I think that this will help apps look more clean, at the same time making sure they’re easy and familiar to interact with.
We saw a new part of the Windows snipping tool in the last build, with the key command Windows+shift+S. In build 15007, you should be able to control the snipping tool without needing to use your mouse, by using the arrow keys to control the selection.
Following the same order of the 15002 video, I put out a couple of days ago, Windows settings.
I notice that there’s a ‘holographic’ section in my settings page now. This goes along with Microsofts continued effort to converge the Windows platforms, however, I have never used a holographic device on my PC.
For users with devices that support Windows Hello’s facial recognition, you can explore a newly designed Windows Hello setup page, which provides real-time feedback on the state of the setup process.
In the future, the Windows store will have a section for theme packs. Theme packs can consist of wallpapers, sounds, mouse cursors, and colors.
Windows 10 Mobile
Mobile has a small handful of changes in this build, the most notable of these being spontaneous crashes every 15 minutes or so when your device is idling. Please note that this build is particularly unstable on mobile, so I would advise that you proceed with caution.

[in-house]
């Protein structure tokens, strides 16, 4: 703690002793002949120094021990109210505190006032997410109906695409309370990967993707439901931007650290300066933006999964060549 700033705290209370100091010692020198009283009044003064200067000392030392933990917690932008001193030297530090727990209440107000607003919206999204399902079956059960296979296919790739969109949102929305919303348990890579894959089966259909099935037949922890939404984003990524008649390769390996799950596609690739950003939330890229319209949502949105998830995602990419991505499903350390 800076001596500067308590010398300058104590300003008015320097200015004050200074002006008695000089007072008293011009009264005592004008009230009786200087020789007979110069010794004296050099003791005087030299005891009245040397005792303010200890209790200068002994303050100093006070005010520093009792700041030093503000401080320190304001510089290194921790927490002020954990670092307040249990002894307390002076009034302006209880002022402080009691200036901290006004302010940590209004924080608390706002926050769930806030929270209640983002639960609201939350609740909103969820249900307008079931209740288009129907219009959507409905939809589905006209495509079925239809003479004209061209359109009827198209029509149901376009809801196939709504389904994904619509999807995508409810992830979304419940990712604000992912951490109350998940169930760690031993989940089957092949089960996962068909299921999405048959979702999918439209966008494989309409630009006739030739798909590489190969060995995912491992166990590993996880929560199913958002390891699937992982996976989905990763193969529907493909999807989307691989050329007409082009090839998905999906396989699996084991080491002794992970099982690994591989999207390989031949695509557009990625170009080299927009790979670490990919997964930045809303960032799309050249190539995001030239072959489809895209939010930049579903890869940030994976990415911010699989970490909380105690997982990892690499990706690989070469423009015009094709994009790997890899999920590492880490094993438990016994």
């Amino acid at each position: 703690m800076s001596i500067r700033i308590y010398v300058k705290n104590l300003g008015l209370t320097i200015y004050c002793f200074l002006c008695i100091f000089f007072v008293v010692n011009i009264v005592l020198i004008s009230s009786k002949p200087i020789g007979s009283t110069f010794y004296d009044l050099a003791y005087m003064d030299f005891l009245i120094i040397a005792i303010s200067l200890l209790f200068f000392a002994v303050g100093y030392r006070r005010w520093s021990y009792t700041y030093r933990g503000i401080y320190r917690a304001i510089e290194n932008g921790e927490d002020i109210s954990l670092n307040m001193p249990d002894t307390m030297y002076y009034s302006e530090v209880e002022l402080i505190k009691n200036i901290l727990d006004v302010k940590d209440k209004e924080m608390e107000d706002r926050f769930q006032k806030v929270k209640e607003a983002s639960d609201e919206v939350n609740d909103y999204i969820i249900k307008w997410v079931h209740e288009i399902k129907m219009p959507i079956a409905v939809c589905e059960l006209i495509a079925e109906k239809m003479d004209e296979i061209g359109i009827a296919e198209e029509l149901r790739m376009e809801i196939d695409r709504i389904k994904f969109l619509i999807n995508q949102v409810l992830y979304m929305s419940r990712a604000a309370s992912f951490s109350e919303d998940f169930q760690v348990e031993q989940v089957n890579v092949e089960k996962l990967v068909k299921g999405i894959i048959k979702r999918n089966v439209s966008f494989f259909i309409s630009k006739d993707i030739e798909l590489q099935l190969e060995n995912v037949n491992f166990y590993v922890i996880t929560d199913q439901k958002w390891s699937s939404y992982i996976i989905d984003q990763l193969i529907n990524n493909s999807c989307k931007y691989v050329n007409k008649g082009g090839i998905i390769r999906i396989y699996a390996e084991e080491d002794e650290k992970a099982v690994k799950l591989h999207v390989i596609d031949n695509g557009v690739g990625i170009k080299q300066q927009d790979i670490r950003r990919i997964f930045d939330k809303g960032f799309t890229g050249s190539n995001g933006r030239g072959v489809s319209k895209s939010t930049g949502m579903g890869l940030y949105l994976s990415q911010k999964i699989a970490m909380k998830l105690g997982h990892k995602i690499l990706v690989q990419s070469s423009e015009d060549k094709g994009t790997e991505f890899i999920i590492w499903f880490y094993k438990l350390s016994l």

As for less notable changes, you’ll find that the way Edge handles zooming in on websites has changed. Many websites have defined zoom settings that Edge would previously have respected and denied the user the ability to zoom in on said websites. Now, Edge will disregard these settings and allow you to zoom into any website up to a 500% magnification. Because of this, ease of access text magnification no longer applies to mobile websites, as you can just zoom in on things to magnify them.
The rainbow flag has been added to the list of emoji in the Windows keyboard. This isn’t specific to mobile, but I think that mobile users will use this more often.
Like we saw in previous PC builds, you will now be able to sync your settings and sign into Cortana using an Azure Active Directory identity, such as a work or school account. This I imagine will be nice for devices that you use but are owned by your school or organization.
The settings page for mobile has been updated with many of the changes we’ve seen in the PC settings app in previous Creators Update builds. The storage section is cleaner looking, the Bluetooth page has been redesigned, and you can now reset apps in the new ‘apps’ section within the settings.
Now, as with all these new features, there are also quite a few issues, so be aware of that. Like I’ve said before, I highly discourage you install these builds on your main device, not in that they will cause it to explode, but because you might run into an undocumented issue that prevents you from getting some important task done.
Anyhow, this has been a build update video with me, Cody OnMSFT. If this video was helpful, make sure to subscribe and check out onmsft.com to continue receiving updates about the future of Windows 10, Windows 10 Mobile, and the future Windows 10 Creators Update.Further reading: Creators Update, Microsoft, Redstone 2, Windows 10, Windows 10 Mobile